The computer says "Windows Components". Press ENTER three times.
The computer says "Insert Disk". Grab a blank formatted disk, scribble "Windows 95 Startup Disk" on its label, and put it in drive A. Press ENTER.
The computer says, "Please remove the disk." Remove the disk from drive A, then press ENTER.
The computer says, "Remove any disks from their drives." Remove the CD-ROM disk from the CD-ROM drive, then press ENTER.
The computer automatically reboots. It says "Starting Windows 95" then says "Getting ready to run Windows 95 for the first time".
If the computer says "The Start menu will be easier for you to use if you reduce the number of program groups you currently have", press ENTER.
The computer says "Time Zone". The computer can handle dozens of time zones worldwide, such as Pacific Time, Mountain Time, Arizona Time (which is like Mountain Time but without daylight savings), Central Time, Mexico City & Tegucigalpa & Saskatchewan Time (like Central Time but without daylight savings), Eastern Time, and Indiana & Lima & Bogota Time (like Eastern Time but without daylight savings). The computer assumes you’re in the Pacific time zone; if you live elsewhere, press the right-arrow key (or left-arrow) several times, until your time zone is chosen. Press ENTER.
If you have a modem, here’s what happens next:
The computer says "Inbox Setup Wizard". Press ENTER two more times.
The computer says "Location Information". If you’re not in the USA, press right-arrow (or left-arrow) several times until your country is chosen. Press the TAB key, then type your area code (or foreign-city code). If you use an office phone requiring you to press 9 for an outside line, press TAB then 9. If your phone is so old-fashioned that it lacks touch-tone dialing, click the "Pulse dialing" button. Press ENTER twice.
If your modem is external, turn it on.
Press ENTER four times. Type your phone number (to be used for sending faxes) and press ENTER.
Finally, the computer says "Welcome to Windows 95". Press ENTER.
Click the Start button (at the screen’s bottom left corner). Click the Shut Down icon. Press ENTER. The computer eventually says, "It’s now safe to turn off your computer." Turn off the computer, so you can start fresh.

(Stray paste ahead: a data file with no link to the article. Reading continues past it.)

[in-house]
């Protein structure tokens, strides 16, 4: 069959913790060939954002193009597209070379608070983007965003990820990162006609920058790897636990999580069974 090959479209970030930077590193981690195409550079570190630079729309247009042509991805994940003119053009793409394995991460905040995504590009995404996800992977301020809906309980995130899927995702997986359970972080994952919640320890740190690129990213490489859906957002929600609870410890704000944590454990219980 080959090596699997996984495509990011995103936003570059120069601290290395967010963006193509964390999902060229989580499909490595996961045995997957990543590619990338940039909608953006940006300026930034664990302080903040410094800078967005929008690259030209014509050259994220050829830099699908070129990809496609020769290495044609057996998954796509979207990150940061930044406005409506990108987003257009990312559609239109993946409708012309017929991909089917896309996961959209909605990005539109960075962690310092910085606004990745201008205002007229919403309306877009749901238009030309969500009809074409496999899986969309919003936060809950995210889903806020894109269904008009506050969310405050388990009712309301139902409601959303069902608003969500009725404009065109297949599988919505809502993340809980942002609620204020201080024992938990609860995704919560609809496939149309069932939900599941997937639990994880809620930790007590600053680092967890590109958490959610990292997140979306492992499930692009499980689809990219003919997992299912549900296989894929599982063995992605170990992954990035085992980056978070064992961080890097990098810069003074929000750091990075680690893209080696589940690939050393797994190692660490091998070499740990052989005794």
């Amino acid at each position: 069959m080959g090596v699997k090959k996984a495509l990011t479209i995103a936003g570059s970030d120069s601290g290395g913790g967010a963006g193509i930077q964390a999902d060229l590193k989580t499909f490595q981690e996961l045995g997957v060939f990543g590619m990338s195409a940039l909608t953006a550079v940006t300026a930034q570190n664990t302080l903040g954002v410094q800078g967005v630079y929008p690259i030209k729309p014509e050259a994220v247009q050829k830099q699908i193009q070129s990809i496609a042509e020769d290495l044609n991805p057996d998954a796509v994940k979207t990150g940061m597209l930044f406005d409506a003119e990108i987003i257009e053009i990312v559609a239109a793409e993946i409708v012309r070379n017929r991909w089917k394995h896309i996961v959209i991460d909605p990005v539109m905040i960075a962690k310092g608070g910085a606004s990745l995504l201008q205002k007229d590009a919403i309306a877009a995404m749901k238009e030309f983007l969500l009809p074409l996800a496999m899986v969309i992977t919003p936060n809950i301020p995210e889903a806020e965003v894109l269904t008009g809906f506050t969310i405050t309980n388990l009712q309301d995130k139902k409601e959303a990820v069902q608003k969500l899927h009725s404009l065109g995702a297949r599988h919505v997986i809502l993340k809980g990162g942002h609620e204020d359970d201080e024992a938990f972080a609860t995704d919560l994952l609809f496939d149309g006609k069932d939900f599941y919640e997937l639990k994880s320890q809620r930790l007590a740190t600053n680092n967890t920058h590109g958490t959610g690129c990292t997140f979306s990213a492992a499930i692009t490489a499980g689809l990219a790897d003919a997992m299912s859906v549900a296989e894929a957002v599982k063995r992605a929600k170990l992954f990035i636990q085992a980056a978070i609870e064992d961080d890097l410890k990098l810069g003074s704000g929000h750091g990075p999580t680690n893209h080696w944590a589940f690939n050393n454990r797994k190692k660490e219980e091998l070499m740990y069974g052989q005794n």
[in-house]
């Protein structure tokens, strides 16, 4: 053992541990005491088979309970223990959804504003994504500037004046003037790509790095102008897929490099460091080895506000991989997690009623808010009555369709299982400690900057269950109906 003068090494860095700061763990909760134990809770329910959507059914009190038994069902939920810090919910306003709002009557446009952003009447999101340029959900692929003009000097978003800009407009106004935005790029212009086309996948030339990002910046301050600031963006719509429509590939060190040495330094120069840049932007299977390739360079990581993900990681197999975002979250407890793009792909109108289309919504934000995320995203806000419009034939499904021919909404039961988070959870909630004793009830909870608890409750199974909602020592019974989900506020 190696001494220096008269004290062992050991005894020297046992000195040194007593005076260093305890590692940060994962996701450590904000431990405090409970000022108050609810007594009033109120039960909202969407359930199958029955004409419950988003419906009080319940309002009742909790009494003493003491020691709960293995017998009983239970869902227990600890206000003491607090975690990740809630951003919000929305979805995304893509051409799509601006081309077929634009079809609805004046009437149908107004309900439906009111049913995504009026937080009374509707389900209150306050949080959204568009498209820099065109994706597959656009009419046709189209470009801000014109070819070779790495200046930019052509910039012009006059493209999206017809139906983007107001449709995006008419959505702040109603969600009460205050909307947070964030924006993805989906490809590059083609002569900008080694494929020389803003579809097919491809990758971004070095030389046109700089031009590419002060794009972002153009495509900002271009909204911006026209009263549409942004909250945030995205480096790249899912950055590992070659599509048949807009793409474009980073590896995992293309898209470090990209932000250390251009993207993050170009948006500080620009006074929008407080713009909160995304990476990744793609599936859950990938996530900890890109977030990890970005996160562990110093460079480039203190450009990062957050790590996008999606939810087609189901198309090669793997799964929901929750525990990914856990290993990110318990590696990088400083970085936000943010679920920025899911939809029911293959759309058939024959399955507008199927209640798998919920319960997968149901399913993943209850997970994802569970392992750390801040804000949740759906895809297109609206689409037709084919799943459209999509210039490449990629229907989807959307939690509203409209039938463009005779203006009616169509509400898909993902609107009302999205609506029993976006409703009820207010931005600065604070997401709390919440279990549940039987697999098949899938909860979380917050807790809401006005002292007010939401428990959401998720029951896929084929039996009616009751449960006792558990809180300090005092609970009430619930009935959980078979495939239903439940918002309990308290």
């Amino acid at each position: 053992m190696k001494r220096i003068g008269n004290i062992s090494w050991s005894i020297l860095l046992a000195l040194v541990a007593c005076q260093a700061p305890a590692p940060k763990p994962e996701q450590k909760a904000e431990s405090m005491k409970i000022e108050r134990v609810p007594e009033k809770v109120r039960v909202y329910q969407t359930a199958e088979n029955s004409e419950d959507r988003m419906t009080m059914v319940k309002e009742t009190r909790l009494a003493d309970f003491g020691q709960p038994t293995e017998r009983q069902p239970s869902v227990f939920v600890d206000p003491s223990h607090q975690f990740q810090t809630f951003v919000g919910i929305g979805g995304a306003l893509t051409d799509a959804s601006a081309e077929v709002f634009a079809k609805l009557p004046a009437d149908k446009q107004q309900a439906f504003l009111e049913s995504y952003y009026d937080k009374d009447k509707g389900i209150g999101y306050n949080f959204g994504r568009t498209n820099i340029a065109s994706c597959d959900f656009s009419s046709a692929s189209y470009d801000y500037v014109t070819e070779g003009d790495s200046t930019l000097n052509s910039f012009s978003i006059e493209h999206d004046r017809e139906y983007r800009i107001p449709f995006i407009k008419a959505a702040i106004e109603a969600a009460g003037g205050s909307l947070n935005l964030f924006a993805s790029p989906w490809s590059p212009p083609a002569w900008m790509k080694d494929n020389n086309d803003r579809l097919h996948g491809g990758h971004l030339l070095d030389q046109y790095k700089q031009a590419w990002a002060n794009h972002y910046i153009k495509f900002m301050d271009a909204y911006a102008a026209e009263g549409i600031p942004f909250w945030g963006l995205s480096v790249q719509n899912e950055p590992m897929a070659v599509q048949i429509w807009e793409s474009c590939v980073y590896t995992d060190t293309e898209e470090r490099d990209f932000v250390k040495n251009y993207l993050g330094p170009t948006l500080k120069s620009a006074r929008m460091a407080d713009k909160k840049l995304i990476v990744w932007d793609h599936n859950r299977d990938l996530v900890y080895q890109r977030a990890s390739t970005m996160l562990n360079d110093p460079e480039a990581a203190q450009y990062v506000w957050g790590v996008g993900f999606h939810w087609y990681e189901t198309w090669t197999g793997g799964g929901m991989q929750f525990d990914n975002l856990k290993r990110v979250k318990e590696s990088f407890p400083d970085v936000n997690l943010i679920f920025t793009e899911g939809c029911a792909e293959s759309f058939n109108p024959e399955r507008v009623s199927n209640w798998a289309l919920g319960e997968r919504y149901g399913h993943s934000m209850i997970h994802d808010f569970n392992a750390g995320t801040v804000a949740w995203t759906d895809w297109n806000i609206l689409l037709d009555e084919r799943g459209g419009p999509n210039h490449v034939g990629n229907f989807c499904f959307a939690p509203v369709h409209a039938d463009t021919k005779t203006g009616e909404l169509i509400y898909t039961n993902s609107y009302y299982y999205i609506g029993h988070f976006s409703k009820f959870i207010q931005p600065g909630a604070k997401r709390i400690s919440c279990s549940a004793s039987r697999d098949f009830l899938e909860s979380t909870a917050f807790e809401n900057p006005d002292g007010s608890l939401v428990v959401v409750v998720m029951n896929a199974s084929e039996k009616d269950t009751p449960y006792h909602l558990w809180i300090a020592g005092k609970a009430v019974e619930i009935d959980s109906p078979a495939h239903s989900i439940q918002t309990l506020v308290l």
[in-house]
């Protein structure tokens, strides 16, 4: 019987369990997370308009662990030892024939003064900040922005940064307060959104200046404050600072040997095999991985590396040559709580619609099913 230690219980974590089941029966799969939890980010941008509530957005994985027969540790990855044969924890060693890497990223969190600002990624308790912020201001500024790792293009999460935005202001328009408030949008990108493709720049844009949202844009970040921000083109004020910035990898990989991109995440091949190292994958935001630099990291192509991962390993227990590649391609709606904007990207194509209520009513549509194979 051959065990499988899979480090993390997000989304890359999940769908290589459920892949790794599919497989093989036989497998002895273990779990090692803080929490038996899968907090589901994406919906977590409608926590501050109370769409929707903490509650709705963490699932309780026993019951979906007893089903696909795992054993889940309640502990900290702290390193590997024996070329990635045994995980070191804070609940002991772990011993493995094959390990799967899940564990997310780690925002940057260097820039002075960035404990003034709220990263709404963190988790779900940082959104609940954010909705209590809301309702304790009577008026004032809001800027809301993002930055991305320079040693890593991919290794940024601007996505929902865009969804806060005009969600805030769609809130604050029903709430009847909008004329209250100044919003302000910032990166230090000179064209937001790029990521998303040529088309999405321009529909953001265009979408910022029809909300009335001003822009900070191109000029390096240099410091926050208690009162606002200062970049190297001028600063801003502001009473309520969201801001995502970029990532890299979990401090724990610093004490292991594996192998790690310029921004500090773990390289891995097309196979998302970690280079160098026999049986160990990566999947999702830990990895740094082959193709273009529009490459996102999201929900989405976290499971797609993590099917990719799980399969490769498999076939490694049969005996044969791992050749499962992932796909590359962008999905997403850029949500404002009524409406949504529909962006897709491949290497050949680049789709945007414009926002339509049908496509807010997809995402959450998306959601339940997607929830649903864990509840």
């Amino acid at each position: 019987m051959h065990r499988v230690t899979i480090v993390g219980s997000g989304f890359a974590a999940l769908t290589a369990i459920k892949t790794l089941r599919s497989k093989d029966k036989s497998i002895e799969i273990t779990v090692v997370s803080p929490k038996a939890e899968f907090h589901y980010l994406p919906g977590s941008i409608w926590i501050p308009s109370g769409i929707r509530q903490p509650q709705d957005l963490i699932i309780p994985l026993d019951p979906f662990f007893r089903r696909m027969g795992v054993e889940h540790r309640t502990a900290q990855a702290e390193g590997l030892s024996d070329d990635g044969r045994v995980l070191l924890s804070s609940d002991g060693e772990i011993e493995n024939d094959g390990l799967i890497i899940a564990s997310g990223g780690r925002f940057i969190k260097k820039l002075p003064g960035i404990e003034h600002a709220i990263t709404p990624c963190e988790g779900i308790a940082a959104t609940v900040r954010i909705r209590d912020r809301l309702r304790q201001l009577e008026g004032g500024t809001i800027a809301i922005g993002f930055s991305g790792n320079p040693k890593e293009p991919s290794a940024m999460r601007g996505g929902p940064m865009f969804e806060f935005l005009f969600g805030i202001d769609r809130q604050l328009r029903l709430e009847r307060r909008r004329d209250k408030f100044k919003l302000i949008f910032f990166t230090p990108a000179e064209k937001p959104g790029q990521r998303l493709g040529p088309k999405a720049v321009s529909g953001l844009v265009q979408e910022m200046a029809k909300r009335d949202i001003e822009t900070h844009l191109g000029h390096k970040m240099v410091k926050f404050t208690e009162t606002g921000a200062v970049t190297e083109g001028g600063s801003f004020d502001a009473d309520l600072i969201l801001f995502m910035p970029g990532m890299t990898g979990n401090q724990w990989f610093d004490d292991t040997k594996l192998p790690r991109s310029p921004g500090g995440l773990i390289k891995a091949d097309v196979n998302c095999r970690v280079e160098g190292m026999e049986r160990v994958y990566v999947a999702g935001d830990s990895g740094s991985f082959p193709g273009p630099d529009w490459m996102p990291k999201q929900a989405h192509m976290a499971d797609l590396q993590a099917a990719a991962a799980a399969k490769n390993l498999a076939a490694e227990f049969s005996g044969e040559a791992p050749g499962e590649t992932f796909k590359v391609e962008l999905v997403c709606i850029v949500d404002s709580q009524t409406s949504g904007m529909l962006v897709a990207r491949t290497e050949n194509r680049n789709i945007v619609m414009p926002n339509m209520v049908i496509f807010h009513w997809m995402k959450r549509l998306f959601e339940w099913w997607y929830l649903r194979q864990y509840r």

When Windows 95 is in your computer, here’s how to start using it.
Turn on the computer, without any disks in the floppy drives. (For details, read "Prepare to operate" on page 94. For free help, phone me anytime at 617-666-2666.)
The computer says "Starting Windows 95". Then it says "Microsoft Windows 95".
Welcome to Windows Setup
If the computer says "Welcome to Windows Setup" (because this is the first time the computer is being used, and Windows was put onto the computer by the manufacturer), do this:
Press the ENTER key. The computer says "User Information". Type your name (so your name appears in the Name box). If you work for a company, then press the TAB key and type the company’s name, so it appears in the Company box.
Press the ENTER key. The computer says "License of Windows 95".
Press the ENTER key. The computer says "License Agreement". Press the TAB key (so a dot appears next to "I accept the agreement".)
Press the ENTER key. The computer says "Certificate of Authenticity". Find the Windows 95 instruction manual that came with the computer; on the manual’s front cover, you see a Certificate of Authenticity; on that certificate, you see a Product ID number above the bar code; type that number.
Press the ENTER key three times. The computer restarts, says "Starting Windows 95" again, and says "Microsoft Windows 95" again.
Then the computer says "Add Printer Wizard". Press ENTER. You see an alphabetical list of printer manufacturers. Press the down-arrow key several times, until your printer’s manufacturer is highlighted (white letters on a blue background). Press the TAB key. Press the down-arrow key several times, until your printer’s name is highlighted. Turn the printer on (by flipping its power switch). Press ENTER four times. The computer will make the printer print a page (to prove to you that the printer is working). Press the TAB key several times, until the word "Yes" is highlighted; then press ENTER.